'69 Olds Toronado - Pull me, don't push me.

Guess what, citizens. Despite what you may think, front wheel drive is a luxury feature. At least, that's what Oldsmobile wanted you to think in 1969.

In our modern brains, front wheel drive is something that we associate with small cars, which in this country means "economy cars", which means "This is what I can afford. Get off my back." So, anything that smacks of big cars also smells of luxury. These days, that means rear wheel drive - or four wheel drive - and probably an air hockey table in your back seat rec room.

For those who care about what "front wheel drive" is: In '69 front wheel drive was sort of new to the mainstream market. Compared to your average rear wheel drive car of the era, it made your car steer better in dry conditions and way less squirrely in slippery conditions. Also, it meant that there was no "hump" running down the middle of the car's floor, which is where the drive shaft would normally go, because it had to turn the rear wheels. This meant better rear seat comfort... especially for the sucker who drew the short straw and got stuck in the middle. Also also, the car could be made lighter and simpler, because all the business was at the front of the car, and you didn't need to have a big heavy drive shaft going from the engine to the rear wheels to make them go.

Conversely, some people don't like the way a FWD car drives. It can be described as "numb" or "dull". These are usually "car guys", and it can drive them away from front drive cars, hurting sales.

In this ad, Oldsmobile is trumpeting the safety and stability of FWD. The front wheels pull the car along, whatever direction they're pointing. This made the car feel more composed and predictable. But these days, what with our onboard computers and traction control and whatever, FWD no longer has such a huge safety advantage over RWD. By assessing vehicle speed and direction a couple hundred times per second, the car's computer can selectively brake each wheel to keep the car pointing where you want it to go. This means that those car guys who don't like FWD can buy a rear drive car and enjoy it without skidding through a grammar school when a few drops of rain fall on the road. Basically, all cars built in the last fifteen years have electronic stability control of some kind, so when your aunt asks "Shouldn't I get a front wheel drive car because it's safer?", you can assure her that it doesn't matter, and she should get the car that comes in pink. The computer will do a good job keeping her out of the drainage ditch, even if that's where her pink monstrosity belongs.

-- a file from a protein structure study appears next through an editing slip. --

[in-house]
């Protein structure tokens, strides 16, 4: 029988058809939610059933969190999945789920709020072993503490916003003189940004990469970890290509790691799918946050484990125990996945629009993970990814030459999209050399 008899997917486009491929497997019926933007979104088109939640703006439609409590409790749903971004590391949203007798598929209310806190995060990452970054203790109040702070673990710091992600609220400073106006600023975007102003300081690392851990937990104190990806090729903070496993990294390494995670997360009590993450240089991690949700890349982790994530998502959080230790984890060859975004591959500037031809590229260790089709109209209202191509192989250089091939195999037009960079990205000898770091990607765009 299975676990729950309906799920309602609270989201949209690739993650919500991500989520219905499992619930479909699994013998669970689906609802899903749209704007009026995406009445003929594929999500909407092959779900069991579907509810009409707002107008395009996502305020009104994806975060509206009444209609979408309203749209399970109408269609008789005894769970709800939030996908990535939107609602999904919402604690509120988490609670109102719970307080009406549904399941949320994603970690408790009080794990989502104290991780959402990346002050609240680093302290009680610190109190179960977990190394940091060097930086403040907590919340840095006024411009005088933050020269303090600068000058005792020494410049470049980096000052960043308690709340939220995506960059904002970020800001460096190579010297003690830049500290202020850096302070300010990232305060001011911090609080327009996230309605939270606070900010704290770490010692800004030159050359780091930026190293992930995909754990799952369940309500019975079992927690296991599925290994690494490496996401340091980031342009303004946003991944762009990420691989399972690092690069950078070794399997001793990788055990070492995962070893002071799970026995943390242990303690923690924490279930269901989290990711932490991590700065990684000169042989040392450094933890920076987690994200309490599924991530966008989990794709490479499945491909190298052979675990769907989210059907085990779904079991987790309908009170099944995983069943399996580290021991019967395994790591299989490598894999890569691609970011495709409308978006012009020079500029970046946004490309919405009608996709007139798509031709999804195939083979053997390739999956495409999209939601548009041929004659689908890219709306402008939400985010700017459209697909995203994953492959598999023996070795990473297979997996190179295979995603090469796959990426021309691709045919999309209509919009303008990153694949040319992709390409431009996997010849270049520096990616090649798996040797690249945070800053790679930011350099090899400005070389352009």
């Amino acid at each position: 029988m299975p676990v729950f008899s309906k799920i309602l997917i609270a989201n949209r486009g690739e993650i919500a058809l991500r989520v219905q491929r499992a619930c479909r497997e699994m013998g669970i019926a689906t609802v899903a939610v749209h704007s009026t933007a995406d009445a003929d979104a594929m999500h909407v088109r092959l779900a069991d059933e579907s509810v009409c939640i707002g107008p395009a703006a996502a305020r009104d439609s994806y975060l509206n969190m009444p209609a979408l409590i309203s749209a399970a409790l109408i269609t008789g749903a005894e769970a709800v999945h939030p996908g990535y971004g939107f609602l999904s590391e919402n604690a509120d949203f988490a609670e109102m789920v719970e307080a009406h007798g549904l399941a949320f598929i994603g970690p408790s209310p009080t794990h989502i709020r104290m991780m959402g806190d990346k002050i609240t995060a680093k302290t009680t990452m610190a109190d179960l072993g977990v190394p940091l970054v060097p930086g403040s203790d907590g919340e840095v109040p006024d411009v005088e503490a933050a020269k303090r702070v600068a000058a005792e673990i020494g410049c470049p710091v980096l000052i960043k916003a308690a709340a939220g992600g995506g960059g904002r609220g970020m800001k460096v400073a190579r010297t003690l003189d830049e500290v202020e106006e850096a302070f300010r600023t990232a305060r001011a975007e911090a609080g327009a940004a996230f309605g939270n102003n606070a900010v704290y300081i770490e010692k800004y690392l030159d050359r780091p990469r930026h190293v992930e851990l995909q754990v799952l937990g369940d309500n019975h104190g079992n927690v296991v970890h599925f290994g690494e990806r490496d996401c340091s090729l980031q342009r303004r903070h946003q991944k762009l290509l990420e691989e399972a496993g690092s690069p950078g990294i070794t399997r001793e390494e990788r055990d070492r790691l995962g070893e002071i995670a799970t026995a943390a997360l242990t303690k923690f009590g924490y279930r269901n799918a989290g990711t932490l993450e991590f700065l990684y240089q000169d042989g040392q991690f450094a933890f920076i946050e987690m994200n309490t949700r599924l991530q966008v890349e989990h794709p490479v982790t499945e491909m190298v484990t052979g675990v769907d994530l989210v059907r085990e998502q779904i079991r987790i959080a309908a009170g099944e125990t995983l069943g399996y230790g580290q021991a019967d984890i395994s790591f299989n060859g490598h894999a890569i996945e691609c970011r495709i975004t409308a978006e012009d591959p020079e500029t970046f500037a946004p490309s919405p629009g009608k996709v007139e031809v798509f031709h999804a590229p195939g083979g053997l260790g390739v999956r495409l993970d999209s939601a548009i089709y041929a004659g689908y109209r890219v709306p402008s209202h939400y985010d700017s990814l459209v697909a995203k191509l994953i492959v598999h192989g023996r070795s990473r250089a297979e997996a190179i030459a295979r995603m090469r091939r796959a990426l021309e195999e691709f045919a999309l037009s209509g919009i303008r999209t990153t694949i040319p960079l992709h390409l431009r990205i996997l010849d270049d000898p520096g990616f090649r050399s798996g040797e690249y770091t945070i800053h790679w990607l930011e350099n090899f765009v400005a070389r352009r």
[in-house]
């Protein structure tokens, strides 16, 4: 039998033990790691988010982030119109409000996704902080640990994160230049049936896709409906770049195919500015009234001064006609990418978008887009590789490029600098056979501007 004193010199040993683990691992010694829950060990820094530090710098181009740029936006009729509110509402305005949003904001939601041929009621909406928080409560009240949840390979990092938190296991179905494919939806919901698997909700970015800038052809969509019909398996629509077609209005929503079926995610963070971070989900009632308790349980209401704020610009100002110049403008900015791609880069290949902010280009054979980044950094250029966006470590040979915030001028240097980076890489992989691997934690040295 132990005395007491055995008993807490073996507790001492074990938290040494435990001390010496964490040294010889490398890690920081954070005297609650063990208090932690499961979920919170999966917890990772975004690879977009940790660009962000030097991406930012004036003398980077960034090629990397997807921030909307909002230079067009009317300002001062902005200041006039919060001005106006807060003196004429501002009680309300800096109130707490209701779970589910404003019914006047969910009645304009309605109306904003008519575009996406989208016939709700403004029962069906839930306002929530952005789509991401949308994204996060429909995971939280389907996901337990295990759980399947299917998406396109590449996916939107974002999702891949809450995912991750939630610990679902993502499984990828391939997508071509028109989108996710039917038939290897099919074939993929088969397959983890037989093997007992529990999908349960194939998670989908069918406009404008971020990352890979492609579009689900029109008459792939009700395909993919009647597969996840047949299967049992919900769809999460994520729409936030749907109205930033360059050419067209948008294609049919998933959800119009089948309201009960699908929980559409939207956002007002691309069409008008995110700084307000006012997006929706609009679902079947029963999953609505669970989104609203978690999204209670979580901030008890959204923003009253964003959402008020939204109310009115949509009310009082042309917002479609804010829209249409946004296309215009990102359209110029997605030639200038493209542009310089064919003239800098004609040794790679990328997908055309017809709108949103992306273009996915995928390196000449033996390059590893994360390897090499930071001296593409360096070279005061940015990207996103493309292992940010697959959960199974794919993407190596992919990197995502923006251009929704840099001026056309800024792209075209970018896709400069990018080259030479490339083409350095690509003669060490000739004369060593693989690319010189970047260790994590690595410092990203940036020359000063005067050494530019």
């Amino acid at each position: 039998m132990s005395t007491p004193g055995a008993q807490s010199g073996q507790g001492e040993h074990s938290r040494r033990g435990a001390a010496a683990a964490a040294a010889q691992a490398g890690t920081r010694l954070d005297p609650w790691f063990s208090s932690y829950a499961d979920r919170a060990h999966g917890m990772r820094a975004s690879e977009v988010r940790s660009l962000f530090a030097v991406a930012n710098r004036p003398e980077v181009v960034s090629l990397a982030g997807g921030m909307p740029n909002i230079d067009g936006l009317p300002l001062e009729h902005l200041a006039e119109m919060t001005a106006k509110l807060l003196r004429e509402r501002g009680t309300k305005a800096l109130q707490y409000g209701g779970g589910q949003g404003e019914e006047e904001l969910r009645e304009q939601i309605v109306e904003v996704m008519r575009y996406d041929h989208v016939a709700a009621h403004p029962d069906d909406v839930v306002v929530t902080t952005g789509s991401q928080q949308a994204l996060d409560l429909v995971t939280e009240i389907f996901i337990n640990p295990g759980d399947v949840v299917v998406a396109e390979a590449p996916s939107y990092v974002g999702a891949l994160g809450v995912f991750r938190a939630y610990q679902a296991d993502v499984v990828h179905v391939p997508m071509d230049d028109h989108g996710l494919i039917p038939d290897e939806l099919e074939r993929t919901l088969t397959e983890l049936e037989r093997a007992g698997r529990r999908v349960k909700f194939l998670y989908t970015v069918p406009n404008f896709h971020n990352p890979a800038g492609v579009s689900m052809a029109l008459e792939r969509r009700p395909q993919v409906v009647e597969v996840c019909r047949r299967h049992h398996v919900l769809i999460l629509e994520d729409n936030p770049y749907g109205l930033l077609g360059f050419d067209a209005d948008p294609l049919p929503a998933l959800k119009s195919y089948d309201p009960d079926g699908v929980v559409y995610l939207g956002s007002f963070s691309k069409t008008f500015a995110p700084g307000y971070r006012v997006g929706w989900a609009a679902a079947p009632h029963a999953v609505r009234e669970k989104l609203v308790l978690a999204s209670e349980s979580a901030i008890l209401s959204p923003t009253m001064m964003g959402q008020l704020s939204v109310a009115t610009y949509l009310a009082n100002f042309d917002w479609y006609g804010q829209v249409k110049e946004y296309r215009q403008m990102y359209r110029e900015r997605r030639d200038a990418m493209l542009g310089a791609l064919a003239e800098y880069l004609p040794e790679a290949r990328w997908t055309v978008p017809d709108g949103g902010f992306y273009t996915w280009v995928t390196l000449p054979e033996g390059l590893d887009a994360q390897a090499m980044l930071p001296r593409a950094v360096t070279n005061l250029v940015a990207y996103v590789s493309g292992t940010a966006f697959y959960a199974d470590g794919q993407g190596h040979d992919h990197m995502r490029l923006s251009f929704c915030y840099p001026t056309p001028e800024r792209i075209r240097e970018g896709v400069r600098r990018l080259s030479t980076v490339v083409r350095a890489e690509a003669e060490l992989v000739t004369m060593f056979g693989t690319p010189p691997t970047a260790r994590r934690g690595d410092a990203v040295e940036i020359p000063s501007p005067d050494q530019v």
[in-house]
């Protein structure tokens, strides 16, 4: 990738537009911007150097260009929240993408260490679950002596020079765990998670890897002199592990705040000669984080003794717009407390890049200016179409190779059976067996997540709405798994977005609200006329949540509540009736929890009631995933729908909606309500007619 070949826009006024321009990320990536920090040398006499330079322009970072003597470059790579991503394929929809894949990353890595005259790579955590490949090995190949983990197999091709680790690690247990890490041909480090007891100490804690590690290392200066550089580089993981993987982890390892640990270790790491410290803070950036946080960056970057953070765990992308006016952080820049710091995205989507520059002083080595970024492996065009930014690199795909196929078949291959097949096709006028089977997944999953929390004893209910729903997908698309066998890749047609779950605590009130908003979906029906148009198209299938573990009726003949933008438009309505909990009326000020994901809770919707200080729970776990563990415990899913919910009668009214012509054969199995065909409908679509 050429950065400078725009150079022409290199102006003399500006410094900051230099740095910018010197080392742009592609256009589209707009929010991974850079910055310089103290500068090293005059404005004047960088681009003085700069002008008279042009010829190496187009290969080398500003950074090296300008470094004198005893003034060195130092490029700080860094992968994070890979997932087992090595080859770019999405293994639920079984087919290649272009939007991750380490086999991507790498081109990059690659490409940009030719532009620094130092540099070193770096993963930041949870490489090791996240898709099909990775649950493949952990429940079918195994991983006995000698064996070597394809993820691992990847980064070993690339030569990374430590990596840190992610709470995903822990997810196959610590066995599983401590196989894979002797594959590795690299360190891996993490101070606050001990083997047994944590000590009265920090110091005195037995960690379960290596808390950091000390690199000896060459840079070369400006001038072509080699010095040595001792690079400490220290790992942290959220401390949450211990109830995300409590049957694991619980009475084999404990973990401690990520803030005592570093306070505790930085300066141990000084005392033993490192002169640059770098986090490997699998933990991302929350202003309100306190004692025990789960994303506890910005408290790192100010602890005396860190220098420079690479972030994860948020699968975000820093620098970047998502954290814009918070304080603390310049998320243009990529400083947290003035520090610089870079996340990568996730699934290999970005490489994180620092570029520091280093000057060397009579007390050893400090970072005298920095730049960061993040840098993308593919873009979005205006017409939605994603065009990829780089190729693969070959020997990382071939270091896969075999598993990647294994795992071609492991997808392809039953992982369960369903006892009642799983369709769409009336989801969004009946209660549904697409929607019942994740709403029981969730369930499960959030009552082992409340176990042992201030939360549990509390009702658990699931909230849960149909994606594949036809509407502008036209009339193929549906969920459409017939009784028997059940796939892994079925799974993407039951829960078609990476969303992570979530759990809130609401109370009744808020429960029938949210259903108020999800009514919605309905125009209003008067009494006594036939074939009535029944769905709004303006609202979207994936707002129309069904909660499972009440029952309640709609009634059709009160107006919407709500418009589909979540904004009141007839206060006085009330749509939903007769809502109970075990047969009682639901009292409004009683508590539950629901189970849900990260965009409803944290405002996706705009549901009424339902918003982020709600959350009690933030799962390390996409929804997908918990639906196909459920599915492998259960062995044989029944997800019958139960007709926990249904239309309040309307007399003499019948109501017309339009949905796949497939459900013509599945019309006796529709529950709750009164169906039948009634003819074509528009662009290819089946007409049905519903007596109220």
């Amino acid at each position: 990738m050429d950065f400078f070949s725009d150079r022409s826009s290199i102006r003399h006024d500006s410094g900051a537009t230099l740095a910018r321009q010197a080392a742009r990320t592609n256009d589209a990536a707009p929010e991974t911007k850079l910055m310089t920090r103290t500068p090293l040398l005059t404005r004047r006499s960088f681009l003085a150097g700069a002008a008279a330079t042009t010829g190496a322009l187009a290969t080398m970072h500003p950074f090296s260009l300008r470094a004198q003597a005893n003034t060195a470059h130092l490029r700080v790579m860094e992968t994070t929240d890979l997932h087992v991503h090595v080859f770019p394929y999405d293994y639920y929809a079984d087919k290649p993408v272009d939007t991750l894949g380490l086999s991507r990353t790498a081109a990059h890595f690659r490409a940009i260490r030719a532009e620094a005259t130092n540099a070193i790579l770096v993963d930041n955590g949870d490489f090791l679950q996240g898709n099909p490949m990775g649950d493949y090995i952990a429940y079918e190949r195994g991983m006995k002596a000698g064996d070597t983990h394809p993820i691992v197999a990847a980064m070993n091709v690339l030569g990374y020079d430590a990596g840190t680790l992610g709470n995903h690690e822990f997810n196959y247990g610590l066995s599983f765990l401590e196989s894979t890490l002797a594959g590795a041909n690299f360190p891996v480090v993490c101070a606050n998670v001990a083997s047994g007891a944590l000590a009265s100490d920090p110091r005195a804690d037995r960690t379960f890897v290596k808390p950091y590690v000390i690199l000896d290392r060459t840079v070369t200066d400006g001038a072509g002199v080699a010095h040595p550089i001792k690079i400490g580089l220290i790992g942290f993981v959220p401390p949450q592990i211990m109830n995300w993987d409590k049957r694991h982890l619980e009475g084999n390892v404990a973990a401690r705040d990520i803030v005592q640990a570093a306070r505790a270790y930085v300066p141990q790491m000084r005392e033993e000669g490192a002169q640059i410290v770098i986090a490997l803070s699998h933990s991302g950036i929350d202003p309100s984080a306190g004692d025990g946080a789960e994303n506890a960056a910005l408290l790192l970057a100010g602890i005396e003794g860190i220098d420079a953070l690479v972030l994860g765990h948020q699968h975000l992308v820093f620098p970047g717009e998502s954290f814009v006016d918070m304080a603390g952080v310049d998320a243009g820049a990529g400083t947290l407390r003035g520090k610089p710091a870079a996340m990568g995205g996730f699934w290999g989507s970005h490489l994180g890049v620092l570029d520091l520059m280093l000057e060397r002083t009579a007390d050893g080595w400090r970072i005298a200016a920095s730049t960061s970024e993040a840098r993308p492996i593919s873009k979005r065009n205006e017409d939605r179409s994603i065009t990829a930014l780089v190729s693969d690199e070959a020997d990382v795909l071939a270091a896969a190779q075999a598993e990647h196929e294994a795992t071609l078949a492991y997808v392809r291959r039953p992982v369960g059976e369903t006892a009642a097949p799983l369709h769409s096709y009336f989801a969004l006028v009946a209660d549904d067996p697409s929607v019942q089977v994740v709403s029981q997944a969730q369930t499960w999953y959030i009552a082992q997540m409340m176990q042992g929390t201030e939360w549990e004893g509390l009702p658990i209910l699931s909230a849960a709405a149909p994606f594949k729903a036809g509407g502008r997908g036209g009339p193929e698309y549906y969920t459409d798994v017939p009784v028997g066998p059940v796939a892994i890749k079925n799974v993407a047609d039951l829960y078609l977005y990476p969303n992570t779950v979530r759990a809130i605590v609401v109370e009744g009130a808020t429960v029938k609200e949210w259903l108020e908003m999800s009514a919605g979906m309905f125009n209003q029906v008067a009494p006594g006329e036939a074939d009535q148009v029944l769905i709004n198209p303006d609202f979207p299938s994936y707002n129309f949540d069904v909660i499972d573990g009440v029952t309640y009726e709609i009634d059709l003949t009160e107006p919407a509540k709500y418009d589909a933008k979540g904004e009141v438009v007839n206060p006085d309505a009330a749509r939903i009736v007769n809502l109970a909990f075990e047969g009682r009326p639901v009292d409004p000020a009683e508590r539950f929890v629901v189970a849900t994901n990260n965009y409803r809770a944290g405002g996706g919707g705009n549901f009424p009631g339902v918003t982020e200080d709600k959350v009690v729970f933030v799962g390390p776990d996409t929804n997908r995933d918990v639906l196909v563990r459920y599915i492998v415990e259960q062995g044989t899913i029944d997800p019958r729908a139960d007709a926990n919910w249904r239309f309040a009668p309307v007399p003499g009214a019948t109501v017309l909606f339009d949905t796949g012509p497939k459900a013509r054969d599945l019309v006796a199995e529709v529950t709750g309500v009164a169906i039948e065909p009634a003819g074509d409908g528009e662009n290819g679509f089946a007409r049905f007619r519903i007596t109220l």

For those who don't care what "front wheel drive" is: Front wheel drive is a thing in a car.

So, it's kind of funny to see Oldmobile selling FWD as a luxury item when it has, since then, become a hallmark of econo cars. These days, it's a bit of a bragging point if your car is rear drive, as it sets it apart from the herd or FWD Festivas and 4WD Explorers. It gives you some street cred as a car guy. This is in accordance with my often-stated principle that "Whatever is hard to acquire will be desirable." This is how exclusivity works. It's part of what drives attendance at Apple product launch events. It's also the theme behind the Dr. Seuss story about the Star-Bellied Sneetches.

This model in the ad looks pretty irritated. What's he there for? The people on the left are clearly ignoring him. He looks as if that's his car they borrowed for the shoot. "Are you done? Can I go now?" Don't be so angry, little model. It's not like your car is pink. Maybe in the next shoot you'll get to wear the Zorro costume.

Click for big.


Tim said...

For me, that era Toronado represents the last of the beautiful American car designs. While the chrome bits somewhat date things, but the overall appearance is still more eye-pleasing than the personality-free clones from the 40 years that followed.

Walt said...

I had an '84 Eldorado for a long while. It was quite large and FWD. It was pretty much unstoppable in snow.

Eldorado was just the Cadillac version of the Toronado.

When I had it in for an emission test, the guys tried to put the rear wheels on the rollers. They didn't believe me when I told them it was FWD.

PhilAreGo@gmail.com said...

Tim's right. The Toronado looks mighty good. I think the mainstream auto market could benefit from the same retroism that the American muscle car segment has recently enjoyed.

Nice observation about a heavy FWD car and snow, Walt. Thanks for contributing!


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